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Queens woman arrested in sex trafficking cases connected to LI massage parlors

A Queens woman has been arrested and charged with sex trafficking connected to two Nassau massage parlors where two women were forced to perform sex acts.

Nassau District Attorney officials said Li Fei Leng, 32, of Flushing, managed the now-closed shops -- Lucy's Spa in West Hempstead and Panda Foot Spa in Franklin Square.

Leng was arrested Wednesday and charged with five counts of sex trafficking, two counts of second degree promoting prostitution and one count each of labor trafficking, third degree promoting prostitution and unauthorized practice under state education law, according to the district attorney's office.

Acting Supreme County Justice Terence Murphy set Leng's bail at $250,000 bond or $125,000 cash at her arraignment at Nassau County Court on Wednesday in Mineola.

Leng is the third person to be charged in connection with the spas. On Sept. 24, district attorney investigators also arrested and arraigned Flushing couple Zhaowei Yin and Shuwen Ai, who are due back in court on Oct. 15.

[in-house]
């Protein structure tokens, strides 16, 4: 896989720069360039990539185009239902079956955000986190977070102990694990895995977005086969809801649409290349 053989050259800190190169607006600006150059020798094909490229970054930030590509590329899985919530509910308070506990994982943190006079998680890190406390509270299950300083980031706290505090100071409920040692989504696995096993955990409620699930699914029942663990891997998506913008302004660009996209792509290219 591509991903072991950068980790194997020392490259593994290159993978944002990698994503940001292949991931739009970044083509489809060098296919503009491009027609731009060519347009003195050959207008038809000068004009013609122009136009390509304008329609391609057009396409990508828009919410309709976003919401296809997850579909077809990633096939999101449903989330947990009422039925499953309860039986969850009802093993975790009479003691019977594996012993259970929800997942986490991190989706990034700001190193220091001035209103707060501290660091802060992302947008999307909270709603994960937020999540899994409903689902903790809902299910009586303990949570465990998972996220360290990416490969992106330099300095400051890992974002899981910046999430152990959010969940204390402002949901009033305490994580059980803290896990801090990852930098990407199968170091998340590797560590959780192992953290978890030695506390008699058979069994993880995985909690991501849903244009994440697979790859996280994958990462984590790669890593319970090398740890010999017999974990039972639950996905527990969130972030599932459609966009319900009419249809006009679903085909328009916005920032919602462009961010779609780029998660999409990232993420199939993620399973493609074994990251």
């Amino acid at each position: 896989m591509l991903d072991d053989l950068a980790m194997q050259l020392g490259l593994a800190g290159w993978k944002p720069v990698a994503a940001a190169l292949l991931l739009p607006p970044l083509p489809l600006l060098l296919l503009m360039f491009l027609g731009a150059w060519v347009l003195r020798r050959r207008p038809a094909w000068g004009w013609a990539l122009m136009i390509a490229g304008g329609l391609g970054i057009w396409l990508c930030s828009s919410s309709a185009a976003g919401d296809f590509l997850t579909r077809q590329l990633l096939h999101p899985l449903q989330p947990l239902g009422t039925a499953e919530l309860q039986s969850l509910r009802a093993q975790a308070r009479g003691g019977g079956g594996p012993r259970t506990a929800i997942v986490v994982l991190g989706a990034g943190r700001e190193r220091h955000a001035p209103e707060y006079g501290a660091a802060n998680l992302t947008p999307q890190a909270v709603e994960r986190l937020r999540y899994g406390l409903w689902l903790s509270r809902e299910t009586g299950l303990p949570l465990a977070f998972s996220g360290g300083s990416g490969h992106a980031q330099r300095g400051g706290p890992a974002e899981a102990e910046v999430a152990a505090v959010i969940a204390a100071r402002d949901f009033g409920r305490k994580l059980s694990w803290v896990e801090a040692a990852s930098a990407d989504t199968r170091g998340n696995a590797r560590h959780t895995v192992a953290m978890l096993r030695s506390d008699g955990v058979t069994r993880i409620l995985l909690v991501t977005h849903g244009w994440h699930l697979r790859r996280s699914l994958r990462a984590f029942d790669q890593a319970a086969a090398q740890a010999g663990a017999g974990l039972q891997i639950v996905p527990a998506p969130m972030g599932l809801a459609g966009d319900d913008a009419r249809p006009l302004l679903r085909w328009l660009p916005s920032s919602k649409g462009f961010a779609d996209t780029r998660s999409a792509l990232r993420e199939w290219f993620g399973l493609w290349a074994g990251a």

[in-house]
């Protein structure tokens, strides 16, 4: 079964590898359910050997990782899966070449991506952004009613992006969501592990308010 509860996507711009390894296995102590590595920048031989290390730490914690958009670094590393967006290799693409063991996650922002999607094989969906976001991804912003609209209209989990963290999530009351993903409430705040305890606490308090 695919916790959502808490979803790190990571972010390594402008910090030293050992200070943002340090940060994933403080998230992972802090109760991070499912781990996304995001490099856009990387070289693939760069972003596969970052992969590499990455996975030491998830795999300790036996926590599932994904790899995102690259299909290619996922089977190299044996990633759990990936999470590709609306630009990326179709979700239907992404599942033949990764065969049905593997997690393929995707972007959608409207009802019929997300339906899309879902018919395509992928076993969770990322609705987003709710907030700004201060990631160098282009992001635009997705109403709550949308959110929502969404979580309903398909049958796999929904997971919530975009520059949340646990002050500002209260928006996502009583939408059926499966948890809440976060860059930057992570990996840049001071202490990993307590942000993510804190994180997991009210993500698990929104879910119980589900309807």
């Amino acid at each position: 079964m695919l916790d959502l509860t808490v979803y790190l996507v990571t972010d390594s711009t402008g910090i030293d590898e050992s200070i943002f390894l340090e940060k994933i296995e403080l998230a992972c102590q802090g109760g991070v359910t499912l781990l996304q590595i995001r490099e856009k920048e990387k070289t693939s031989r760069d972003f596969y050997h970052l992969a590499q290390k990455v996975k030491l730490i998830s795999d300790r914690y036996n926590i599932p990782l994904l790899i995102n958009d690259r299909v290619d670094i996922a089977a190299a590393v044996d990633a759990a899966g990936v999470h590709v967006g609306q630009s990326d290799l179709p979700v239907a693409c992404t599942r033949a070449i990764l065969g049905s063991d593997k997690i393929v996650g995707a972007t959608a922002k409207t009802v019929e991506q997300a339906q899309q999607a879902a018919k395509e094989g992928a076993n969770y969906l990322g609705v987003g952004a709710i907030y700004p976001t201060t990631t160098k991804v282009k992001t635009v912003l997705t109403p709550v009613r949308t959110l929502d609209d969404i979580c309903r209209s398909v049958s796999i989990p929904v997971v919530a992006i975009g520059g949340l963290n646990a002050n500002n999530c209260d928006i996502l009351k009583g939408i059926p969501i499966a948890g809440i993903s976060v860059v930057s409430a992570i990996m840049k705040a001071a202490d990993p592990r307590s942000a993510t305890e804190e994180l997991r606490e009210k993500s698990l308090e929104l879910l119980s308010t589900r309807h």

The trio are said to have lured two women with ads in Chinese language newspapers for jobs as masseuses, officials said. The women were instead forced to perform sexual services.

The women told officials that the defendants threatened to call immigration authorities on one and to publish nude photos of the other if they did not comply with demands. They were forced to sleep in the shops and one victim was never paid. One victim was abused for a month while the other was abused five or six days, according to previous reports.

"Victims of sex trafficking experience the horrors of modern-day slavery and the criminals who profit from oppression must face harsh penalties," acting Nassau District Attorney Madeline Singas said in a statement.

All charges against Leng are felony charges and she faces a maximum of 8 1/3 to 25 years in prison if convicted on the top charge.

However, Leng's attorney, Mingli Chen, of Flushing, said his client is a "scapegoat" for others and was unfairly accused. Chen said she was told she would be reported to immigration authorities if she didn't comply with demands, though he declined to specify who the threats came from.

"She is not a boss as alleged by the DA's office. She was taken advantage of by someone else, the real illegal boss," Chen said. "She was scared."

Leng is scheduled back in court on Oct. 22.

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